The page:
I tried to take them to a restaurant I had been to before, but I got confused, so I found a different restaurant that I figured would work. Luckily, they had enough seating for us all, so we sat down for dinner.

After a bit of food, the dads started in on me, trying to convince me to stay and cheer for the teams the next day.

"But I already took a week off, and I have to get back to help the first-year students with the play."

"Well, when's the play? Tomorrow?"

"No, but..."

"Then you can always help them another day. You won't have another chance to cheer for Akaya in Hokkaido."

Good point. Will...power...weakening...

Finally, I called up the vice-principal and explained the situation. He said it was okay, as long as I got somebody to cover play practice. I took care of that soon after. So things were cool for Monday.

After dinner, we all headed back to the hotel so the kids could go to bed. Then, I tried to take a group of people to a bar I knew in Susukino, but it was closed, what with it being Sunday and all. So we all headed out for ramen instead. It was decent stuff, and hit the spot. After that, I figured we were going to go back to the hotel.


We ended up going to a bar called "Kento's". (The link is to a Kento's in Osaka, but there are chains all over the country." It's a classic rock bar, and they have live music. The band even plays requests!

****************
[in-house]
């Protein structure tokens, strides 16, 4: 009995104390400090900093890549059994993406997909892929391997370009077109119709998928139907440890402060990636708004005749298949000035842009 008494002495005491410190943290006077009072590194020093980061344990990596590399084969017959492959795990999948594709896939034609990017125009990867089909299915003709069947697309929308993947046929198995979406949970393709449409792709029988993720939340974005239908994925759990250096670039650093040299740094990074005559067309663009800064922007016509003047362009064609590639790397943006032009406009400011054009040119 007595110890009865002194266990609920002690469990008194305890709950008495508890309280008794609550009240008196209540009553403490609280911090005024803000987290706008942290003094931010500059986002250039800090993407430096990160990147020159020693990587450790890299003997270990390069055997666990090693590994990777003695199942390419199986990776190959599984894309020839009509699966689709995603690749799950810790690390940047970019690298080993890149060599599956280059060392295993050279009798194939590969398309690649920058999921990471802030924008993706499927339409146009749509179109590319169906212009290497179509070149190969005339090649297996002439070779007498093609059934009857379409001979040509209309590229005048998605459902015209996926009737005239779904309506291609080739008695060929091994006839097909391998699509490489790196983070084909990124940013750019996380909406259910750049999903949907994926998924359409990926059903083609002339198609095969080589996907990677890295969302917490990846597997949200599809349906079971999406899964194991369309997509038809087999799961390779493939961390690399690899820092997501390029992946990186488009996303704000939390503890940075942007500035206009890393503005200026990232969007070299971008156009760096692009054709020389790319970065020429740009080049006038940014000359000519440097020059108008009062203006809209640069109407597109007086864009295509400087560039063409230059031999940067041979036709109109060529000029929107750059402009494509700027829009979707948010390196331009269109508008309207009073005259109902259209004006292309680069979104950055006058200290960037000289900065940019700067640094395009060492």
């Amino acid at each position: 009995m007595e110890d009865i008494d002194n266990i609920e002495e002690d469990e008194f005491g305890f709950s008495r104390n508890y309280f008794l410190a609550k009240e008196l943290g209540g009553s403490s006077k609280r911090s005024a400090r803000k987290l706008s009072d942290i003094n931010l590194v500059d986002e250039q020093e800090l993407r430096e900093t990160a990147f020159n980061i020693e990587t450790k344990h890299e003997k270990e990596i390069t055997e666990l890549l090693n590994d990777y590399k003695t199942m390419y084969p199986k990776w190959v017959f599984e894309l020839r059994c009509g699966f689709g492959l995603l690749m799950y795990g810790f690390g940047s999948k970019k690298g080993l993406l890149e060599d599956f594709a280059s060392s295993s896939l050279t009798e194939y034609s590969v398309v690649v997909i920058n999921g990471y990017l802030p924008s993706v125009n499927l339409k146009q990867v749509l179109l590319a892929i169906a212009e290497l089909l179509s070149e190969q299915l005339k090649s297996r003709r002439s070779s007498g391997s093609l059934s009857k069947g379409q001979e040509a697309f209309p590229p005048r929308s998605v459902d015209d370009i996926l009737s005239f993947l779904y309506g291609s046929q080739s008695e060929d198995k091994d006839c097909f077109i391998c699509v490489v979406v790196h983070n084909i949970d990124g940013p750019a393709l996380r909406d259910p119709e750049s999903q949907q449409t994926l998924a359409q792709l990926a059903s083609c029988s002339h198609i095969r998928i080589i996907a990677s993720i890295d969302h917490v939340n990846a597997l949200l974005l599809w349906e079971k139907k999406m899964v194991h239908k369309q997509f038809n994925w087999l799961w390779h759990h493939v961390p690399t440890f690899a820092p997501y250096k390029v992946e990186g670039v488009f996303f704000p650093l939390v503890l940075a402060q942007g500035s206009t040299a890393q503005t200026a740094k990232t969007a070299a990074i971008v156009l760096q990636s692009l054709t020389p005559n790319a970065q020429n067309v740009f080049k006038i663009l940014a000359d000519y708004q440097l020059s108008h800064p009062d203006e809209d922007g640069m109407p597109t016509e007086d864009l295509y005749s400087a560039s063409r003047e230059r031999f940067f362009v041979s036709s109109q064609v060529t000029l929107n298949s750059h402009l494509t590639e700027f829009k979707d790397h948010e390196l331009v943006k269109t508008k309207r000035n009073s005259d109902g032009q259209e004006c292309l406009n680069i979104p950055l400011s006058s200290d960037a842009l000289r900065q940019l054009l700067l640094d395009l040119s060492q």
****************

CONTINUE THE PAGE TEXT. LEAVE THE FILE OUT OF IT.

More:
It was a lot of fun, although I'm not sure if the band was having much fun. They just looked kind of stiff, and didn't seem to be enjoying themselves that much. Apparently, it wasn't the regular house band, so their repertoire was rather limited, which led to a little frustration at our table as our requests kept getting turned down. Mrs. Anno and I got up and danced, though, so I still think we had a good time. Even if they made a lousy batch of onion rings.

The next day, it was on the bus and out to the Nopporo Gymnasium to cheer on the girls' team. I also wanted to cheer for the boys, but they were in a different location and the girls' team was going up against a hometown team (Ebetsu) in their first match, so I figured I should head that way first.

A couple shots of the girls' team in action.

We cheered hard. (I even messed up once and said "Hakuta" instead of "Akaya". Oops.) But unfortunately, the girls lost both their matches. It was a shame, too, because they could have take the second match. I think they mentally beat themselves.

I found this in a vending machine at the gym.

Who knew that he was in the coffee biz?

After the girls' team finished up their two matches, I said goodbye to them and wished them an enjoyable rest of their stay in Hokkaido. Then the parents and non-team people piled on the bus to head back into Sapporo to cheer for the boys.

One problem. By the time we got there, the boys were finished. The matches had taken a little less time there than at Nopporo, so I wasn't able to do any cheering for the boys. But I did run in and say hello, and told them to enjoy their stay as well.

Then it was back to the hotel, where I thanked everyone for letting me come along, packed up my stuff, said my goodbyes, hopped in my car, and headed for home.

Thus ended my Shimanesque journey.